When Phil Ball left university with a workmanlike English degree to his name and no discernible ambitions, he wasn't entirely sure what to do next. So like many before him he thought he'd giving teaching a go. Why not?
This is the comic story of one man's painfully slow metamorphosis into a teacher at an everyday comprehensive and his encounters with other remarkable teachers and pupils along the way. The good, the bad, the violent, the victimised and the clinically insane: from his first teaching practice nemesis, Alan Plant, who knows his dark secret, to the pupil who believes he is a reincarnation of the poet Andrew Marvell. It is a tale of the highs and lows of attempting to teach: from the joy of really making a difference to young minds to being physically set upon by a teenage horde.
And that's just what happens in the classroom. Beyond it is the real world of teachers behind staff-room doors: desperate lives, unseemly professional competition, a diet of cigarettes, alcohol and cold coffee, casual sex and general social dysfunction. Not a great example, but the truth...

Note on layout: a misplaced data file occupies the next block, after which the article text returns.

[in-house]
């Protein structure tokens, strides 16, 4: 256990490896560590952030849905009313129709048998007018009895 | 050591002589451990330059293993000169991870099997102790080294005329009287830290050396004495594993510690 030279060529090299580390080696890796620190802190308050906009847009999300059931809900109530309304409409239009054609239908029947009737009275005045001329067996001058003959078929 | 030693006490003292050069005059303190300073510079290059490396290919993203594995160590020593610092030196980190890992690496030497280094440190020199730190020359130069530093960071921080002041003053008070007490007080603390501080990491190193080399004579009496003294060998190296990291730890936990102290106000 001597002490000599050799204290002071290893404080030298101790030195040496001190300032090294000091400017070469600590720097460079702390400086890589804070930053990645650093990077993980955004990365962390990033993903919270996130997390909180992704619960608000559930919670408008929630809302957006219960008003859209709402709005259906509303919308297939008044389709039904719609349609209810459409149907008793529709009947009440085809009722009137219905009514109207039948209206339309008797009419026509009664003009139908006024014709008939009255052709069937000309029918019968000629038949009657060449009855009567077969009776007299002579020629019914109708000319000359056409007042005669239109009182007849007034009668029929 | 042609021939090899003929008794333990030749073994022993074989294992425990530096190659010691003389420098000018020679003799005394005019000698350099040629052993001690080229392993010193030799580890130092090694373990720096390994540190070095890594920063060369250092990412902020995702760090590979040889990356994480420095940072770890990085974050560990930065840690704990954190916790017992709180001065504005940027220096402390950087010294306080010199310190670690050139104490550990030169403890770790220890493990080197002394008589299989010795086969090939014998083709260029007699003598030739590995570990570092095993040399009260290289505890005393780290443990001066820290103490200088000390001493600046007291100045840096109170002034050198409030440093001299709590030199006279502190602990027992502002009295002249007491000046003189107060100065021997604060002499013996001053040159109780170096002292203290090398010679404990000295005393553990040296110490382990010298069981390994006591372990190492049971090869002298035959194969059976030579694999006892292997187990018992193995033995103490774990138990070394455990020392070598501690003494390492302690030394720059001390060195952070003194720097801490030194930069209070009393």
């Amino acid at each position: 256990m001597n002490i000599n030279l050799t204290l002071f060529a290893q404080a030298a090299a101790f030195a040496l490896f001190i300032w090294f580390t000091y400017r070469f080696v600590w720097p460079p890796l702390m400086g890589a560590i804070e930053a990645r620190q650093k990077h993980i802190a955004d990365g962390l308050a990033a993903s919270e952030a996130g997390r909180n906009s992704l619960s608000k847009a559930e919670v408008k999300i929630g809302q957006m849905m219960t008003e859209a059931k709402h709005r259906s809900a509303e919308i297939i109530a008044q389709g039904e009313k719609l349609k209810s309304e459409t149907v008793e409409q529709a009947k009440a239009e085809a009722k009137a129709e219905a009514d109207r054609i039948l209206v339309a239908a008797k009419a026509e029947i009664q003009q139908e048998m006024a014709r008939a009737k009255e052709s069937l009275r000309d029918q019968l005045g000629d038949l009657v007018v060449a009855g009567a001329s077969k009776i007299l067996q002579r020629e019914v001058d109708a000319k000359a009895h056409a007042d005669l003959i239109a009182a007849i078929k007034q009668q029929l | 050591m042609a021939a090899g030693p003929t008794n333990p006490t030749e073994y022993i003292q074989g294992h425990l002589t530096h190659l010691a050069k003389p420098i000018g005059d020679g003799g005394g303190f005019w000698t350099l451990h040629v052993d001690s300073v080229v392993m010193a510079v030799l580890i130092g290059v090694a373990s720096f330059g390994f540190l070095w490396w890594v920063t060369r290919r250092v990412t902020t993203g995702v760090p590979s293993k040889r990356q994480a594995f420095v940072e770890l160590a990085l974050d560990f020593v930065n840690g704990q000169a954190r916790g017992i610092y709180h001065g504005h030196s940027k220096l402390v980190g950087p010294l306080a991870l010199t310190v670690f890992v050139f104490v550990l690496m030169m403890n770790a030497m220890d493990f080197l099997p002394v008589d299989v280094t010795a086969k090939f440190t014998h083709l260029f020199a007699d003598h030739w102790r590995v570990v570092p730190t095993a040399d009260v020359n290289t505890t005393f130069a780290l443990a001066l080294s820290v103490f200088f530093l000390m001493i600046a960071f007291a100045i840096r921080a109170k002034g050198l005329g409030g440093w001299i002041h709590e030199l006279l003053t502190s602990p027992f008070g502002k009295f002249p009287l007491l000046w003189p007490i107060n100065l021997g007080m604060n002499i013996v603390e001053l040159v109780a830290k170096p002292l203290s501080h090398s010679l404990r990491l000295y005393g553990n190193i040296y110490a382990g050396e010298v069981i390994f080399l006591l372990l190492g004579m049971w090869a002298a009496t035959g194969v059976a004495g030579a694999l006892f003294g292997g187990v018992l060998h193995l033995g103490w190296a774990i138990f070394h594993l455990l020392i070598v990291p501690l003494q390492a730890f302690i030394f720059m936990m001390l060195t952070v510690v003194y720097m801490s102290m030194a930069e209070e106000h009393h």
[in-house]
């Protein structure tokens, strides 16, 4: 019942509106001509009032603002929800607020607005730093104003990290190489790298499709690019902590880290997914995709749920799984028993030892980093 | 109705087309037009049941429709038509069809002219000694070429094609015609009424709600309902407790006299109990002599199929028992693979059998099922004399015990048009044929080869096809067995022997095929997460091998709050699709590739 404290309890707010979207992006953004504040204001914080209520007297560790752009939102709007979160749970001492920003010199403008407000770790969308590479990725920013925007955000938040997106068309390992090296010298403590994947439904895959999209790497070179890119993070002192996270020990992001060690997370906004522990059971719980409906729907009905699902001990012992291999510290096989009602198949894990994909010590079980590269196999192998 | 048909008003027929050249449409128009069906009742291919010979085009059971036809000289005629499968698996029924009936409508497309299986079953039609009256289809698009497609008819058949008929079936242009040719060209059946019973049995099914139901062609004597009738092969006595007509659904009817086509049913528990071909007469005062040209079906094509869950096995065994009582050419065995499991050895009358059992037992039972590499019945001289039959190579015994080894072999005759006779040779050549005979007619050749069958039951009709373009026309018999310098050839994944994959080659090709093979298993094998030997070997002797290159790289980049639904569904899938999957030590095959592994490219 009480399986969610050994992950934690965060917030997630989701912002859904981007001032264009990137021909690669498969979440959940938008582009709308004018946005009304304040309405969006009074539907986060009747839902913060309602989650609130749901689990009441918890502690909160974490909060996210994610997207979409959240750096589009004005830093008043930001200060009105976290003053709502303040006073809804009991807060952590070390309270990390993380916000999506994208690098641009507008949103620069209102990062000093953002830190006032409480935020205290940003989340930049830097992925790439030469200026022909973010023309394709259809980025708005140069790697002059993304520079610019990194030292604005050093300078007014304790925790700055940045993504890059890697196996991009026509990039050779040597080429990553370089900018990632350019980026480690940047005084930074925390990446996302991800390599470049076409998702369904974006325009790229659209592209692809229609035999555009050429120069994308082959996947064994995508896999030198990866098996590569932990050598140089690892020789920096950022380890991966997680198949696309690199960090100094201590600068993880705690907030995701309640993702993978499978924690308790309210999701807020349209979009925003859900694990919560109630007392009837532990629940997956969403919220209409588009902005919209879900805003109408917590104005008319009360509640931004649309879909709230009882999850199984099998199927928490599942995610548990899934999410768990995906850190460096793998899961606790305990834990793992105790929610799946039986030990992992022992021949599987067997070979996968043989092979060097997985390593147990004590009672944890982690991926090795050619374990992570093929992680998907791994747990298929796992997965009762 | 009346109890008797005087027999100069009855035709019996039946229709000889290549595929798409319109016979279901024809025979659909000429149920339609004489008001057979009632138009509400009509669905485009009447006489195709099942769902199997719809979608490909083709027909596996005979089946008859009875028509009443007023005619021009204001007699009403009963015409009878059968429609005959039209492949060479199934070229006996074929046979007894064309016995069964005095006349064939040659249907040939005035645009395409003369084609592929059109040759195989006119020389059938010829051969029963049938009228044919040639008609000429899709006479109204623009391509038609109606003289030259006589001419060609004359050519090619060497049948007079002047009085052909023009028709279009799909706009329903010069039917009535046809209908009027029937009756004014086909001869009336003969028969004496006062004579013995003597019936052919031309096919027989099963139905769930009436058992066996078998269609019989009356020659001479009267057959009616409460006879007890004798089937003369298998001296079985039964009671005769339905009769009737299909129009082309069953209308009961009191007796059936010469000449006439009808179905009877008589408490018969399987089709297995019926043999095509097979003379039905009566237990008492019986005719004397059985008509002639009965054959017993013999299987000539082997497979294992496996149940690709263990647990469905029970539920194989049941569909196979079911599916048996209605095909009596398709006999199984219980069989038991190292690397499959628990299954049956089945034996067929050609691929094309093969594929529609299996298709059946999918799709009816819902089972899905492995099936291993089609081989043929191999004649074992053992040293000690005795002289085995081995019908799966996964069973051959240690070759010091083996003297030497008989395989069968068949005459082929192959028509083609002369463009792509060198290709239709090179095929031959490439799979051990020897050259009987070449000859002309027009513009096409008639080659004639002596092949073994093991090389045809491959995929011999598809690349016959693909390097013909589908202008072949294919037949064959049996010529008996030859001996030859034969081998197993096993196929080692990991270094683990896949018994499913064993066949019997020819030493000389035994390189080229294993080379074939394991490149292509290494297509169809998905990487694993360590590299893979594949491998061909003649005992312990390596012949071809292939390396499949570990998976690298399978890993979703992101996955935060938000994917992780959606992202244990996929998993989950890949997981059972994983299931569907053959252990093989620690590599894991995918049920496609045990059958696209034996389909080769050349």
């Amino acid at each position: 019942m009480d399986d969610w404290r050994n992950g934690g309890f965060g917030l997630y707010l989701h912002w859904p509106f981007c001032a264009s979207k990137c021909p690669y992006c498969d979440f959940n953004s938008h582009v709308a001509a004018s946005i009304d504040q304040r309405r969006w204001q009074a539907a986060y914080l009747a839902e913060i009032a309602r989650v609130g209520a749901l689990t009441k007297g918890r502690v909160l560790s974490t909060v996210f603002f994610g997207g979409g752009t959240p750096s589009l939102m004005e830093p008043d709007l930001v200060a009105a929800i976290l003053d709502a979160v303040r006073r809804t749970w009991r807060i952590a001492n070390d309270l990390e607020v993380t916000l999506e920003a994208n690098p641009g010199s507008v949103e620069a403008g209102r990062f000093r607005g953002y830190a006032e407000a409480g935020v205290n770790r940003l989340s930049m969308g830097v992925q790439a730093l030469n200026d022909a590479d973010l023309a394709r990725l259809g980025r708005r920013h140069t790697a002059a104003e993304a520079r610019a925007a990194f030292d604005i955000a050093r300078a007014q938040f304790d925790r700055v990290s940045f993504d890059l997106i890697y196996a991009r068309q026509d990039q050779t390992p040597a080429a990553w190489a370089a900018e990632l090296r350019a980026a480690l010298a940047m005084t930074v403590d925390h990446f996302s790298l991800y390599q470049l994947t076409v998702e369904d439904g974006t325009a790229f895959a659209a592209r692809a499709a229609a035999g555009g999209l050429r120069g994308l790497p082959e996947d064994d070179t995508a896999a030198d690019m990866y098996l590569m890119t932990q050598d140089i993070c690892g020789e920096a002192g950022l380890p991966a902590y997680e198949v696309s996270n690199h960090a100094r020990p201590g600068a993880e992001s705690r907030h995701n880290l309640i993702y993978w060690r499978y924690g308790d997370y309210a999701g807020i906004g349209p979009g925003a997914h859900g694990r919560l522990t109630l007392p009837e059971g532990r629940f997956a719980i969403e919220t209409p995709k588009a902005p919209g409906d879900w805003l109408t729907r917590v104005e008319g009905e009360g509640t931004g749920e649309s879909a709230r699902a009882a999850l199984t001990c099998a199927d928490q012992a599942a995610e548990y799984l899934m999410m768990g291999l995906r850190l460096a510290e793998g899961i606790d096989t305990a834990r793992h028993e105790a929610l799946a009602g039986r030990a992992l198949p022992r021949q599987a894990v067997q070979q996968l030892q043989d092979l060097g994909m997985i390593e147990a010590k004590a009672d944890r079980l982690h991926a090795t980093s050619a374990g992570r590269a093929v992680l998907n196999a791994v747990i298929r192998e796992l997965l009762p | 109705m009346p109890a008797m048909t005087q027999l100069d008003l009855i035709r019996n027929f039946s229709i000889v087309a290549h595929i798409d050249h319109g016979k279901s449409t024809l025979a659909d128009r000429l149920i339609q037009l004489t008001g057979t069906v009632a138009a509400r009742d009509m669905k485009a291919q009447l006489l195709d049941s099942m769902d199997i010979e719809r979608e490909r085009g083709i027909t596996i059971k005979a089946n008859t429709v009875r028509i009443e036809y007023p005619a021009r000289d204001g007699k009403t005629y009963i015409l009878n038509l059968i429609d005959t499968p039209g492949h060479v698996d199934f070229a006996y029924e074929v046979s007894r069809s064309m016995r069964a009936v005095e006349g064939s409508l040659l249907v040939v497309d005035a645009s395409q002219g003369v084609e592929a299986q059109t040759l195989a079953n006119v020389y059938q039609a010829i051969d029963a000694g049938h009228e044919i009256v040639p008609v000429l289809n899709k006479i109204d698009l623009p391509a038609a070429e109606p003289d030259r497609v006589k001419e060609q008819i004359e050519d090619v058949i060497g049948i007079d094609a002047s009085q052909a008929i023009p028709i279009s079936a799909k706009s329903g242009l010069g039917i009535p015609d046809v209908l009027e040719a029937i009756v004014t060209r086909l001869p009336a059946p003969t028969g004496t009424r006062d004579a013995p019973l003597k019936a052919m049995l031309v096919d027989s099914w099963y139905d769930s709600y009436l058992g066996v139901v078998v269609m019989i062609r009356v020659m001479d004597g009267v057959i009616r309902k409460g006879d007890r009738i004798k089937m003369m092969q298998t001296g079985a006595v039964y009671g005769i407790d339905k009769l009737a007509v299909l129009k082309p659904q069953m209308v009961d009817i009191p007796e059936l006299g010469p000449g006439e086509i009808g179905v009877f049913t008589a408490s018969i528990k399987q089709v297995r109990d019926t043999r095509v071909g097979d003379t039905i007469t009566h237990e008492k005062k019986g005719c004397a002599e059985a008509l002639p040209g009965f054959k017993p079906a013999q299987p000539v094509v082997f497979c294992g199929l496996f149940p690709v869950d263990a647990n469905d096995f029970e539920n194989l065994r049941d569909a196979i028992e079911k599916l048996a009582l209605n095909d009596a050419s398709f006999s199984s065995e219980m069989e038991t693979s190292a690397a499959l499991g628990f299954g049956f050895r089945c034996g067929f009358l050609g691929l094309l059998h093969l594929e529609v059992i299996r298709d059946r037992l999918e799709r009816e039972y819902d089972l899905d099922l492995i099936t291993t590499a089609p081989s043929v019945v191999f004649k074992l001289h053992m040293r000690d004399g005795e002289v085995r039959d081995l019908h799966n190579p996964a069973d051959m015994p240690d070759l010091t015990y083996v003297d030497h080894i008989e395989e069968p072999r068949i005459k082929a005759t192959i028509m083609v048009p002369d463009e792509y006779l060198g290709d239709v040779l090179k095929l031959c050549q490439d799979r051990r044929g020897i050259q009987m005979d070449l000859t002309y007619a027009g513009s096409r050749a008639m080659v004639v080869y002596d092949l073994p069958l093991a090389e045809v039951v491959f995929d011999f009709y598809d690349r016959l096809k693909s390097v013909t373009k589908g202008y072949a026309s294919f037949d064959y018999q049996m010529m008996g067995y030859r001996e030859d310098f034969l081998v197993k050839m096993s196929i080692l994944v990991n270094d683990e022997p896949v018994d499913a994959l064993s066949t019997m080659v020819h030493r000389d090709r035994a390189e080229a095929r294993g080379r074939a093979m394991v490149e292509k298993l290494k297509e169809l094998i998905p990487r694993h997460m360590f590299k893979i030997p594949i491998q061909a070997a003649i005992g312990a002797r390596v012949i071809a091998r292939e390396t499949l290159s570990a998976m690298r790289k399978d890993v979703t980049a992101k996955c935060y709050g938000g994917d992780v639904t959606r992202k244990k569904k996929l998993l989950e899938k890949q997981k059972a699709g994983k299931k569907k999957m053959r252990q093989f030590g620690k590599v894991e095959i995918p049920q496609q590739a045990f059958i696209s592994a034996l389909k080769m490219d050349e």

Within the trophy room at the Bernabéu, the spoils of a century's achievements provide indisputable evidence of football's conquistadores rubbing the world's noses in the dirt. They include twenty-nine league titles, nine European Cups, seventeen Spanish Cups, two UEFA Cups and three World Club Championship titles.
The story of Real Madrid is, however, much more than the mere sum of its achievements. The club has always attracted the biggest names in the game - the type of player more recently referred to by Los Merengues as 'galáctico'. And for every Figo, Zidane, Ronaldo or Beckham, there is a legend from the past.
White Storm charts the history of the club from its foundations to the golden period of Di Stéfano and Puskas, through the 'hippy years' to the modern embodiment of Madridismo - Raúl. It ends with an analysis of the Beckham impact, the disintegration of the Florentino Pérez regime and a look at what the future might hold for the world's most famous club.
Phil Ball has lived in San Sebastian in the Basque region of Spain since 1991 where he is still involved in education. He had previously earned a living teaching English in Oman, Peru and Hull. He has written for the Guardian, New York Times and Financial Times. His previous books include the William Hill long-listed and GQ Sports Book of the Year Morbo - The Story of Spanish Football. He is married with two children.